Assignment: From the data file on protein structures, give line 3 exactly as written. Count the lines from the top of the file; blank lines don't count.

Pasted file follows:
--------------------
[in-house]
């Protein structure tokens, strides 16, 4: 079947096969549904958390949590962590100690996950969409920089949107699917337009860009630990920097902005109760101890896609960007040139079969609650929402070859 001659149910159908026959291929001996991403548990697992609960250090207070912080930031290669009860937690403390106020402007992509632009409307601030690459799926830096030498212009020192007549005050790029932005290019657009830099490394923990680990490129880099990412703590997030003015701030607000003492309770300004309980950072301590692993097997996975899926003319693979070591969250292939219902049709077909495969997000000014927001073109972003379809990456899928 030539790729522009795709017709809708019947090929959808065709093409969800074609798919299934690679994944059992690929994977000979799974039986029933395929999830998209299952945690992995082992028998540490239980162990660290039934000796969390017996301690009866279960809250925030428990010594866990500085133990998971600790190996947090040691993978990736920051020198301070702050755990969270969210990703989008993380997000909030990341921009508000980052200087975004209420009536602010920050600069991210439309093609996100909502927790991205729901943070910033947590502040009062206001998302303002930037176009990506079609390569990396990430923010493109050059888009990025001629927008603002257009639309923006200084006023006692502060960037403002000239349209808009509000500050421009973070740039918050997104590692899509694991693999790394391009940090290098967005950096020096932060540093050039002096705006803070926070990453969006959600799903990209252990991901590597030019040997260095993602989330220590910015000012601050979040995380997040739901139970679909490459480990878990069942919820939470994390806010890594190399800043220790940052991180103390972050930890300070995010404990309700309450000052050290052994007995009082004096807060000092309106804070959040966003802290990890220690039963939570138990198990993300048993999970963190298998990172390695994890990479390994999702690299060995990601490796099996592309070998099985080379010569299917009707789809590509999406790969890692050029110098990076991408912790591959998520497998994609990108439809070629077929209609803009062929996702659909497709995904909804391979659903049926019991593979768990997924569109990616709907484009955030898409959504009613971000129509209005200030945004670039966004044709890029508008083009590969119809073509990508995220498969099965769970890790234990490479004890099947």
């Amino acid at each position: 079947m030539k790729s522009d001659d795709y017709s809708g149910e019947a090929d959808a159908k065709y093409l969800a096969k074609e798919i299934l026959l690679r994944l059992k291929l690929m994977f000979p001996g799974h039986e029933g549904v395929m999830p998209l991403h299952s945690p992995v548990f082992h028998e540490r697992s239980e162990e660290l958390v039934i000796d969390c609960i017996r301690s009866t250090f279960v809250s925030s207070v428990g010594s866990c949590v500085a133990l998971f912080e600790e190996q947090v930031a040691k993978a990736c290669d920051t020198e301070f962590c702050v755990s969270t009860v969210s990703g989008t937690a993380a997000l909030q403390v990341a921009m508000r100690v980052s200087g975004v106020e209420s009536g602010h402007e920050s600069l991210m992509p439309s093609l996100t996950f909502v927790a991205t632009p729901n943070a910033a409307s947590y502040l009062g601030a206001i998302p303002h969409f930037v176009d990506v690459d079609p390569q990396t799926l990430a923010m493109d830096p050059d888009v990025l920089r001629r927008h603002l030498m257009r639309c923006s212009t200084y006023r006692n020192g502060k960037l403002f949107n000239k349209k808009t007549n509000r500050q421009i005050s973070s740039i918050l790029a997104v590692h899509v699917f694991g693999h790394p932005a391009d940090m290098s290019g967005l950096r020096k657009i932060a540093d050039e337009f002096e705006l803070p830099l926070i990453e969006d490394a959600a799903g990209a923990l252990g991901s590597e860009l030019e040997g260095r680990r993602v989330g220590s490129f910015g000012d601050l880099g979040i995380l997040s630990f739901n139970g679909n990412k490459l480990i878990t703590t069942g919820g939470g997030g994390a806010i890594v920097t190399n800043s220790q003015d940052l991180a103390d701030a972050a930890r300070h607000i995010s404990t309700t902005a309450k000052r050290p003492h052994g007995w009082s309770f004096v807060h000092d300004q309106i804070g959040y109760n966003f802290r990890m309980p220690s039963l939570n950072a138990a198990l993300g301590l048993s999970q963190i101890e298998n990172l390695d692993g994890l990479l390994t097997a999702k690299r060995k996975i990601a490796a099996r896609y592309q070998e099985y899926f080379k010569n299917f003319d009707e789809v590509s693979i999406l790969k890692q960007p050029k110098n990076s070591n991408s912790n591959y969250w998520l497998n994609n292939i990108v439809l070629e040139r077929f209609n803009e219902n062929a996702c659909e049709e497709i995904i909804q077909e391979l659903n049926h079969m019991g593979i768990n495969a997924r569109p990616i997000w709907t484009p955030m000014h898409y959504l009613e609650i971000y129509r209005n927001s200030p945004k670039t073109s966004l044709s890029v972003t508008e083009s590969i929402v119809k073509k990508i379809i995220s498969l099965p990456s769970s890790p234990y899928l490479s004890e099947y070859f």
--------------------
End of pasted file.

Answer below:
């Amino acid at each position: 079947m030539k790729s522009d001659d795709y017709s809708g149910e019947a090929d959808a159908k065709y093409l969800a096969k074609e798919i299934l026959l690679r994944l059992k291929l690929m994977f000979p001996g799974h039986e029933g549904v395929m999830p998209l991403h299952s945690p992995v548990f082992h028998e540490r697992s239980e162990e660290l958390v039934i000796d969390c609960i017996r301690s009866t250090f279960v809250s925030s207070v428990g010594s866990c949590v500085a133990l998971f912080e600790e190996q947090v930031a040691k993978a990736c290669d920051t020198e301070f962590c702050v755990s969270t009860v969210s990703g989008t937690a993380a997000l909030q403390v990341a921009m508000r100690v980052s200087g975004v106020e209420s009536g602010h402007e920050s600069l991210m992509p439309s093609l996100t996950f909502v927790a991205t632009p729901n943070a910033a409307s947590y502040l009062g601030a206001i998302p303002h969409f930037v176009d990506v690459d079609p390569q990396t799926l990430a923010m493109d830096p050059d888009v990025l920089r001629r927008h603002l030498m257009r639309c923006s212009t200084y006023r006692n020192g502060k960037l403002f949107n000239k349209k808009t007549n509000r500050q421009i005050s973070s740039i918050l790029a997104v590692h899509v699917f694991g693999h790394p932005a391009d940090m290098s290019g967005l950096r020096k657009i932060a540093d050039e337009f002096e705006l803070p830099l926070i990453e969006d490394a959600a799903g990209a923990l252990g991901s590597e860009l030019e040997g260095r680990r993602v989330g220590s490129f910015g000012d601050l880099g979040i995380l997040s630990f739901n139970g679909n990412k490459l480990i878990t703590t069942g919820g939470g997030g994390a806010i890594v920097t190399n800043s220790q003015d940052l991180a103390d701030a972050a930890r300070h607000i995010s404990t309700t902005a309450k000052r050290p003492h052994g007995w009082s309770f004096v807060h000092d300004q309106i804070g959040y109760n966003f802290r990890m309980p220690s039963l939570n950072a138990a198990l993300g301590l048993s999970q963190i101890e298998n990172l390695d692993g994890l990479l390994t097997a999702k690299r060995k996975i990601a490796a099996r896609y592309q070998e099985y899926f080379k010569n299917f003319d009707e789809v590509s693979i999406l790969k890692q960007p050029k110098n990076s070591n991408s912790n591959y969250w998520l497998n994609n292939i990108v439809l070629e040139r077929f209609n803009e219902n062929a996702c659909e049709e497709i995904i909804q077909e391979l659903n049926h079969m019991g593979i768990n495969a997924r569109p990616i997000w709907t484009p955030m000014h898409y959504l009613e609650i971000y129509r209005n927001s200030p945004k670039t073109s966004l044709s890029v972003t508008e083009s590969i929402v119809k073509k990508i379809i995220s498969l099965p990456s769970s890790p234990y899928l490479s004890e099947y070859f």